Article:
Small towns and villages along the southern coast of England and Wales from Margate to Tenby welcome the return of a once much loved and long missed industry thanks to Brexit.
At Felpham the landlord of The Badger Inn is delighted, “It’s been a while hasn’t it? But I am rubbing my hands at the prospects and opportunities for local businesses to thrive as this traditional trade picks up again!”
Meanwhile, just to the west of the village, I spoke to a source who wished to remain anonymous. We met on a beachside bench by the Butlin’s South Coast World that dominates the town of Bognor Regis, infamous for seeing off one of the British Empire’s last monarchs.
“It’s been hard work for generations, obviously tightening the laws around recreational drug use gave us hope, but my grandfather said to me when he handed over his boat, ‘You’ll be vilified lad, but remember our family has been in this line of work for over 300 years and you’ll promise me that you won’t be the one who lets it go.’ I’ll always remember his last words, ‘Vote Tory, they’ve always been good news for spivs and chancers, they’ll look after their own.’ He was not wrong, was he?”
As he got into his silver Mercedes AMG GT C and prepared to visit Mandy’s boatyard on the river Hamble to put a cash deposit down on a new boat, my source added, “Brexit means we’ll be back where we belong as well respected members of the local business community. I’m through with drugs. It’ll be good to renew our trading links with our French cousins. It’s going to be busy, busy, busy here.”
Around the coast, where the sea extends into the many creeks of Chichester Harbour I spoke to a local estate agent, again anonymously. “I’m not sure how it will affect the local housing market. Maybe the current owners of the bigger houses around Bosham might get a bit twitchy about the surge in business, but in the long run a wealthier local population, reduction in unemployment and renewed interest in small, fast sea-going craft will increase demand for properties with easy and discrete access to the sea. Everyone’s going to be on board with it. Bring it on, I say.”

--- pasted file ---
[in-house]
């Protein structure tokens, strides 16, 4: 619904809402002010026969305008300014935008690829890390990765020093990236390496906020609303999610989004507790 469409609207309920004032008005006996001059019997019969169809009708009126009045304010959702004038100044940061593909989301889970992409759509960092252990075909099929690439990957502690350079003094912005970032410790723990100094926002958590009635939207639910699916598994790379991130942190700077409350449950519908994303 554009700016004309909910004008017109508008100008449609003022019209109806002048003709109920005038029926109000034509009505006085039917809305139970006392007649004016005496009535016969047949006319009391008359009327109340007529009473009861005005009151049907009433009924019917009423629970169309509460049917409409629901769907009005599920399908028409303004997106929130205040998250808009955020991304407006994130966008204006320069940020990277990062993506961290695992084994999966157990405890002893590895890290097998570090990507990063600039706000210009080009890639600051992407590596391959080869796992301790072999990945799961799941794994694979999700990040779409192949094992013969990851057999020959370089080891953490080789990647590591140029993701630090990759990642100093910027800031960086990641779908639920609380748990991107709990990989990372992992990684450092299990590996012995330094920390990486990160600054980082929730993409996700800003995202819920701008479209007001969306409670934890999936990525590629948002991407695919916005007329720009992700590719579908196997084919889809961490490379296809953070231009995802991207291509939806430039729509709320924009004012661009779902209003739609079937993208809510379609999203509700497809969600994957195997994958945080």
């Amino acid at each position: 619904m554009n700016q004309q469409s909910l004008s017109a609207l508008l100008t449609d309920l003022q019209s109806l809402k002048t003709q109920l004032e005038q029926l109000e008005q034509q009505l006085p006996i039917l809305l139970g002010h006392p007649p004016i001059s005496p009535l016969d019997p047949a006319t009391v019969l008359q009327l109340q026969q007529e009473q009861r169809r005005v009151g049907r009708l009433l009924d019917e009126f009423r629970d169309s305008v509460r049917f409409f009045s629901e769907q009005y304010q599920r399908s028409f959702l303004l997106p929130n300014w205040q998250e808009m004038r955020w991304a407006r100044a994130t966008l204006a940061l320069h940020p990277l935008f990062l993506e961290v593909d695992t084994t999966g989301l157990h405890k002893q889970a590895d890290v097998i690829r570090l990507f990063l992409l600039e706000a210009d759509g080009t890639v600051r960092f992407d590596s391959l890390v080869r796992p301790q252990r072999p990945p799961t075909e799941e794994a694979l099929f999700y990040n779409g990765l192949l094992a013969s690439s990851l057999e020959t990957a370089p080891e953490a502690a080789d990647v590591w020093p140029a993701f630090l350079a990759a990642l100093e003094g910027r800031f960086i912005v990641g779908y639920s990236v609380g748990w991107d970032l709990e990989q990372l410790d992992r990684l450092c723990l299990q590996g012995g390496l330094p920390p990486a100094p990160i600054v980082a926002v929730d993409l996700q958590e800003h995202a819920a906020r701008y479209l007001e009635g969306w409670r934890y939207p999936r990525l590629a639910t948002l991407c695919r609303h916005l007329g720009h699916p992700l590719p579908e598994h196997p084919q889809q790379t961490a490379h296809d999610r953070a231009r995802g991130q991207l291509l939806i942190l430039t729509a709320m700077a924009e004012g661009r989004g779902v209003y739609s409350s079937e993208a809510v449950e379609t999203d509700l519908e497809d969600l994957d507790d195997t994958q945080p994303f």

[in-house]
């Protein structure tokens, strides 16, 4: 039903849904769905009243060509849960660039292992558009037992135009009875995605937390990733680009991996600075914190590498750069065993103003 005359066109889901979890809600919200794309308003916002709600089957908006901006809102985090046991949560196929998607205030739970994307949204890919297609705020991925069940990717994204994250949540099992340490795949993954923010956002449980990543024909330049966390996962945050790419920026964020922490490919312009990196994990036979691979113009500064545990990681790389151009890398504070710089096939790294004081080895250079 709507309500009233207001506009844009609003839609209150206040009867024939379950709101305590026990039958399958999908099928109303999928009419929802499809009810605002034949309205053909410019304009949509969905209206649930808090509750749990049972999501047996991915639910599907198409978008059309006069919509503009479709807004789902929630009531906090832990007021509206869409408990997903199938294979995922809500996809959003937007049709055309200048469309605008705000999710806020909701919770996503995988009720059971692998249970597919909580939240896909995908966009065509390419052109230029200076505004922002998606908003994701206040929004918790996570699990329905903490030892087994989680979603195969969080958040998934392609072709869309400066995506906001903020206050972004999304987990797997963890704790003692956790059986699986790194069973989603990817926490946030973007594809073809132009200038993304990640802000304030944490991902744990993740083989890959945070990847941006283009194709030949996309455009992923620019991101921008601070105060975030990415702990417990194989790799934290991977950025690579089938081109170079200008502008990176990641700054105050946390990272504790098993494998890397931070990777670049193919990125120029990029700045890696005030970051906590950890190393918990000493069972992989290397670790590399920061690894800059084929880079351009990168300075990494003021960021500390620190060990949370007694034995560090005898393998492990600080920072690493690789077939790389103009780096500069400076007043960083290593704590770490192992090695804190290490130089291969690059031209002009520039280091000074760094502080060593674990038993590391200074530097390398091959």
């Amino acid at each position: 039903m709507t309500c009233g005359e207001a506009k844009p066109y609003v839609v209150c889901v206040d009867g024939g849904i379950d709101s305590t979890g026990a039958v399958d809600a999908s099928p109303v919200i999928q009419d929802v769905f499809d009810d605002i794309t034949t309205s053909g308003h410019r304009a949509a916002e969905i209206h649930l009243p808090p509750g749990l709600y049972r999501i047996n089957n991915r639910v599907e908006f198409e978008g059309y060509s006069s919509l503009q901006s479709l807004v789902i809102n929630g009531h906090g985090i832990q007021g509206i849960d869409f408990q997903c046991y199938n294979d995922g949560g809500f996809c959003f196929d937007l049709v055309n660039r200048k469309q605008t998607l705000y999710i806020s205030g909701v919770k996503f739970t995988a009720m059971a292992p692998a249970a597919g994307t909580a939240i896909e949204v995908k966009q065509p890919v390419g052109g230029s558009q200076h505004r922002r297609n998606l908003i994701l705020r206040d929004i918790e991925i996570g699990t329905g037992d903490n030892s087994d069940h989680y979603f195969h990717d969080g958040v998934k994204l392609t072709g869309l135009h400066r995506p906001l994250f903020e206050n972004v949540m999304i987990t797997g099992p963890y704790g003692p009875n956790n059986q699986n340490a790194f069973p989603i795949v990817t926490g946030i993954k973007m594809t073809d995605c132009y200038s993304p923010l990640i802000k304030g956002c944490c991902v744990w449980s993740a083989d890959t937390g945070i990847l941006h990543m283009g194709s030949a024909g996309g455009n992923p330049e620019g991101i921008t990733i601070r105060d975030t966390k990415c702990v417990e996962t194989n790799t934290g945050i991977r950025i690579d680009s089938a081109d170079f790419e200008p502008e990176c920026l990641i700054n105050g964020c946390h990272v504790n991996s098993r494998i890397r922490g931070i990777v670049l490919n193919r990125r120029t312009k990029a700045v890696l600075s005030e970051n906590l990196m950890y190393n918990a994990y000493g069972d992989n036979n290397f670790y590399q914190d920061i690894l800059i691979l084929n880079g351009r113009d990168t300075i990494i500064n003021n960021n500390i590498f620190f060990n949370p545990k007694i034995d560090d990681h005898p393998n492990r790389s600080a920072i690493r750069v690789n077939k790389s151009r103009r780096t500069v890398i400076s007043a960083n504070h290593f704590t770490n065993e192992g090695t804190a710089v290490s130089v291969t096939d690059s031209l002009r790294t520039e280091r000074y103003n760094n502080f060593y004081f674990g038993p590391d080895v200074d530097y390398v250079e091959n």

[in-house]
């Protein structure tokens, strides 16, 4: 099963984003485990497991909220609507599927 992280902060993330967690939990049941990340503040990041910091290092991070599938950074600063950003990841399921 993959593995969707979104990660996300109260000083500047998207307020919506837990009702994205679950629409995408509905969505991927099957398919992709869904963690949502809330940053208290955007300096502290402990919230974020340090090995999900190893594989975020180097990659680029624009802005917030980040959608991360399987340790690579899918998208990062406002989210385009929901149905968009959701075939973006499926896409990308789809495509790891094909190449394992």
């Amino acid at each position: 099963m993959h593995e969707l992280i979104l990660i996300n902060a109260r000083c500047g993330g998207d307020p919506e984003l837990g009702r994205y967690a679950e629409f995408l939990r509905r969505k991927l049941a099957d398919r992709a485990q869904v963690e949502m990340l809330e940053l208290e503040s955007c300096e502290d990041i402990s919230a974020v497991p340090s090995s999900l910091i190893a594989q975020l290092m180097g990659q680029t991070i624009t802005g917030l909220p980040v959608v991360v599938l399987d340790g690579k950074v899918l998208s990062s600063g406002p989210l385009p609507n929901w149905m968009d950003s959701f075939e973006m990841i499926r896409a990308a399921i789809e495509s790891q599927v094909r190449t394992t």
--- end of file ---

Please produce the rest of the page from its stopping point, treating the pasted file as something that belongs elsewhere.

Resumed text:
Another pretty seaside village, proud of being in Hampshire rather than Sussex, is Emsworth. There I spoke to Tony, a long time resident of the village. “Since the Americans bought Pompey from us and took the floodlight pylons down, I have been feeling like the world is going down the pan, but a return of the local, traditional entrepreneurial spirit has given me a boost. 2020 has been rubbish, hasn’t it? Another play-off defeat and that bug thingy, so if things are looking up for small businesses I am delighted.”
Val, another long-time resident, but whose Shropshire accent of childhood could still be detected added, “I can’t wait for some decent cheap Bordeaux to be delivered to my doorstep. These guys were on it before Amazon and Ocado, generations ago, can’t wait for the trade to pick up again. I understand car parts and Swiss pens and watches will be coming through Emsworth. Don’t say I said so, but it will be super to see the harbour here and at Langstone being used again commercially, even if it’ll be at strange hours of day and night, We’ll just have to adjust. I suppose they’ll be using those drone machines, not just boats, but we have to keep up with technology too, I suppose.”
Back at The Badger the landlady chipped in, “It’ll be great for us, the Revenue used to stay here regularly in the old days. Smuggling’s alright. We’ll support any local firm trying to give it a go. Pubs as places to buy and sell stuff, you know, have become quite rare. The hospitality industry could so do with a boost. Anything to bring in the punters.”
When asked to comment the Chancellor of The Exchequer’s press secretary said, “Cripes! Really? I’ll get back to you on this.” Nothing official had been received by the time we went to press.
n.b. Names of pubs and interviewees have been changed.
Illicit Trade Correspondent
Voyages Writing dot Com